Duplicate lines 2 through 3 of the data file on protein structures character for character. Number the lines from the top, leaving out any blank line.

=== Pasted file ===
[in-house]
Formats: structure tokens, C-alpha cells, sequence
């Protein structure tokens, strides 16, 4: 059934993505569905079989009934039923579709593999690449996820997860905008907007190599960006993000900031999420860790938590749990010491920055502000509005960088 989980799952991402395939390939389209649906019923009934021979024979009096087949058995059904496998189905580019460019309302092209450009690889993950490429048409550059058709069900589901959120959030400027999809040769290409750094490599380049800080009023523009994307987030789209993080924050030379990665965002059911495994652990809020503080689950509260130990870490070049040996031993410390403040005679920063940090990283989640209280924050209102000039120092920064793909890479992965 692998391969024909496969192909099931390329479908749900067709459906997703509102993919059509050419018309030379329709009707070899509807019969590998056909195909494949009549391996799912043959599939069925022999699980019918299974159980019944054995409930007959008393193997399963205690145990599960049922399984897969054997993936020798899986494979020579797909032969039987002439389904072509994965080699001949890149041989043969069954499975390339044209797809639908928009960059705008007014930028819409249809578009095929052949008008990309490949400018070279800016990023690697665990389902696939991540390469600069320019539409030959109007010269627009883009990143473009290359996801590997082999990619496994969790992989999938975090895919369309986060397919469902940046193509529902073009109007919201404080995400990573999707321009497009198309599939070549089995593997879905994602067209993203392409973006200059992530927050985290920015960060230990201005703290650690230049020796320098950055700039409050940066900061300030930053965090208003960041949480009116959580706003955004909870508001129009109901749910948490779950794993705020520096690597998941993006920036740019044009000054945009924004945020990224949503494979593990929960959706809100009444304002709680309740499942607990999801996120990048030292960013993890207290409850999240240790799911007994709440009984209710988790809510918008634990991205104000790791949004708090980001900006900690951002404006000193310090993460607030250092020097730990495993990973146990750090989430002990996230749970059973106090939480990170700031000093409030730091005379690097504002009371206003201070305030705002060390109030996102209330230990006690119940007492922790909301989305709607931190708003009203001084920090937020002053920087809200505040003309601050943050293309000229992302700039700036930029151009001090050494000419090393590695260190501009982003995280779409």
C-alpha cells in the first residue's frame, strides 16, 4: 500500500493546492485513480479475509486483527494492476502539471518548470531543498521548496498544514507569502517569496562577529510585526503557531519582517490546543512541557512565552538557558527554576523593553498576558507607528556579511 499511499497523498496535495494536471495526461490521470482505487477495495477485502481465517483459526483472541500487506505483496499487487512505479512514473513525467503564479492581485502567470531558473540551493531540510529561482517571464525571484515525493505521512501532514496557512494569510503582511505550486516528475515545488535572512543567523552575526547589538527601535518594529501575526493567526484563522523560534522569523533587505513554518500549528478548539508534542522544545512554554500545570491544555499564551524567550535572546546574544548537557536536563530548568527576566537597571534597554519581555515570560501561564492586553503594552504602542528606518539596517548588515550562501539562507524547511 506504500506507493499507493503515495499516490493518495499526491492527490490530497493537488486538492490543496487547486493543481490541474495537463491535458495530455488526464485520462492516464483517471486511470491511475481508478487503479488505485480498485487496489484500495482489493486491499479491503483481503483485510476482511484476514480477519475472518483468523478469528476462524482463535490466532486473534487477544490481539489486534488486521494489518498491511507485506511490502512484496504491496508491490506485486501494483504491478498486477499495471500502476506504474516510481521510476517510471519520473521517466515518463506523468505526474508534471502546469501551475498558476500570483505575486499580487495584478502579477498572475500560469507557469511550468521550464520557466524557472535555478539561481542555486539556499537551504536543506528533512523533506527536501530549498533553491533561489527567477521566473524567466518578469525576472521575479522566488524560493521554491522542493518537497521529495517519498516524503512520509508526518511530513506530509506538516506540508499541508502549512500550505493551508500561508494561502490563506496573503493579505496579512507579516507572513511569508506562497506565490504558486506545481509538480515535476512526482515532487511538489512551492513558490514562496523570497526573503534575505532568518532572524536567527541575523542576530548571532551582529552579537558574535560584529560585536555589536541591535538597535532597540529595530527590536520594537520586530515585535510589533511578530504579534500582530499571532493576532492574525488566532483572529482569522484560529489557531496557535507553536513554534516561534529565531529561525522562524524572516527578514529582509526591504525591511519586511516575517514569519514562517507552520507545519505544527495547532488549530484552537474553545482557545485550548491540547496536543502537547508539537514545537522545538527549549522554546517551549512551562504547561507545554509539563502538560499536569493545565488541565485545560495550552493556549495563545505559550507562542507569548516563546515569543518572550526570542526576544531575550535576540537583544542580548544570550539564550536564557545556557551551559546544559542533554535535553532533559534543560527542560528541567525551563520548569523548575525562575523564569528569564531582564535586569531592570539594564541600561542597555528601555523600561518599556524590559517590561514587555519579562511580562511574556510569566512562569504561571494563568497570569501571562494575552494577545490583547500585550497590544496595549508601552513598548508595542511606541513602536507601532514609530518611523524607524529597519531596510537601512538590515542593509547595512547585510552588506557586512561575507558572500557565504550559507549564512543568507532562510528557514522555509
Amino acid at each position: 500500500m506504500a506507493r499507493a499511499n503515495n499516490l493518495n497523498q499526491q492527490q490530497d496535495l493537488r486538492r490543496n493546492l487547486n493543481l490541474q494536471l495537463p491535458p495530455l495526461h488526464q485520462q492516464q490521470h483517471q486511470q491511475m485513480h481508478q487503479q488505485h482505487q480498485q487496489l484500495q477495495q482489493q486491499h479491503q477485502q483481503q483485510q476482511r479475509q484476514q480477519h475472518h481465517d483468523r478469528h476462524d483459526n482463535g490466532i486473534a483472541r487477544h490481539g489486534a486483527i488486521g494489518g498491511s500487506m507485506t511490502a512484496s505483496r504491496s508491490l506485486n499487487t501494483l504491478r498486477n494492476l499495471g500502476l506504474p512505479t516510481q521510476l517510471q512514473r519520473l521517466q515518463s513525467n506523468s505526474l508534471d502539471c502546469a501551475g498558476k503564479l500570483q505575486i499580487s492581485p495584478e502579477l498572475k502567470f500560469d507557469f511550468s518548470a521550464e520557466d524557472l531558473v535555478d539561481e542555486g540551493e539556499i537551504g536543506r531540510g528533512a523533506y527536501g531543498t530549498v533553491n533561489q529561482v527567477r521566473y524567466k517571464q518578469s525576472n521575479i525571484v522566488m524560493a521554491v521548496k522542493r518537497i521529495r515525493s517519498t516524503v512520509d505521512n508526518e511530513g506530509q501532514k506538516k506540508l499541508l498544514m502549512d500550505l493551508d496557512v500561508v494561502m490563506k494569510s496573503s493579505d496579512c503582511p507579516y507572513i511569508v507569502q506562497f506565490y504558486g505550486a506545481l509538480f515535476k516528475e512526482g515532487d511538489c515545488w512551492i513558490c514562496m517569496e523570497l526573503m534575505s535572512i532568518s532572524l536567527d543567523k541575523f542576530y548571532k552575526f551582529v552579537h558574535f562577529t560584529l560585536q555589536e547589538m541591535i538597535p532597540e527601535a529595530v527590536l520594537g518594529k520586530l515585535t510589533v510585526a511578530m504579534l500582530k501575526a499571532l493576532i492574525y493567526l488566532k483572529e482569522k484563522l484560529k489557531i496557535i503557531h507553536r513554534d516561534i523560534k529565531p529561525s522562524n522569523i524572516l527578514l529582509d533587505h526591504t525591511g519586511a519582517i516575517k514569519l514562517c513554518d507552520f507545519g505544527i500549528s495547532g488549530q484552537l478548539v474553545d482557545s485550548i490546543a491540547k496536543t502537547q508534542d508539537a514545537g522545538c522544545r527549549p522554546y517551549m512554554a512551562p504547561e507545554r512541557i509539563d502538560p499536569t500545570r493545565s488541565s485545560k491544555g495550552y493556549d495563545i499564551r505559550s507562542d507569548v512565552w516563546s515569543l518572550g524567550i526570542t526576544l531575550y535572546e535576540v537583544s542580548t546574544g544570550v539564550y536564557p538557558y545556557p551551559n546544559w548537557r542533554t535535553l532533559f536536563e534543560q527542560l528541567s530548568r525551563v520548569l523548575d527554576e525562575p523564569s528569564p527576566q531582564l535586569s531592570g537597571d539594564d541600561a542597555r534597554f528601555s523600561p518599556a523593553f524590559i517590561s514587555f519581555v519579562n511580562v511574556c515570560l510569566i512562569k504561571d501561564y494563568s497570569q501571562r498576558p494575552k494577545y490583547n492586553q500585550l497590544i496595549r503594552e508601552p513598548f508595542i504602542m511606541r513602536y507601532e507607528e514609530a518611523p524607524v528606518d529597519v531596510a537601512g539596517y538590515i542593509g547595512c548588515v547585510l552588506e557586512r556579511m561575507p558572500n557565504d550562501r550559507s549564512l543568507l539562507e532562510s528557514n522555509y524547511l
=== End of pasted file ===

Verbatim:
Formats: structure tokens, C-alpha cells, sequence
């Protein structure tokens, strides 16, 4: 059934993505569905079989009934039923579709593999690449996820997860905008907007190599960006993000900031999420860790938590749990010491920055502000509005960088 989980799952991402395939390939389209649906019923009934021979024979009096087949058995059904496998189905580019460019309302092209450009690889993950490429048409550059058709069900589901959120959030400027999809040769290409750094490599380049800080009023523009994307987030789209993080924050030379990665965002059911495994652990809020503080689950509260130990870490070049040996031993410390403040005679920063940090990283989640209280924050209102000039120092920064793909890479992965 692998391969024909496969192909099931390329479908749900067709459906997703509102993919059509050419018309030379329709009707070899509807019969590998056909195909494949009549391996799912043959599939069925022999699980019918299974159980019944054995409930007959008393193997399963205690145990599960049922399984897969054997993936020798899986494979020579797909032969039987002439389904072509994965080699001949890149041989043969069954499975390339044209797809639908928009960059705008007014930028819409249809578009095929052949008008990309490949400018070279800016990023690697665990389902696939991540390469600069320019539409030959109007010269627009883009990143473009290359996801590997082999990619496994969790992989999938975090895919369309986060397919469902940046193509529902073009109007919201404080995400990573999707321009497009198309599939070549089995593997879905994602067209993203392409973006200059992530927050985290920015960060230990201005703290650690230049020796320098950055700039409050940066900061300030930053965090208003960041949480009116959580706003955004909870508001129009109901749910948490779950794993705020520096690597998941993006920036740019044009000054945009924004945020990224949503494979593990929960959706809100009444304002709680309740499942607990999801996120990048030292960013993890207290409850999240240790799911007994709440009984209710988790809510918008634990991205104000790791949004708090980001900006900690951002404006000193310090993460607030250092020097730990495993990973146990750090989430002990996230749970059973106090939480990170700031000093409030730091005379690097504002009371206003201070305030705002060390109030996102209330230990006690119940007492922790909301989305709607931190708003009203001084920090937020002053920087809200505040003309601050943050293309000229992302700039700036930029151009001090050494000419090393590695260190501009982003995280779409």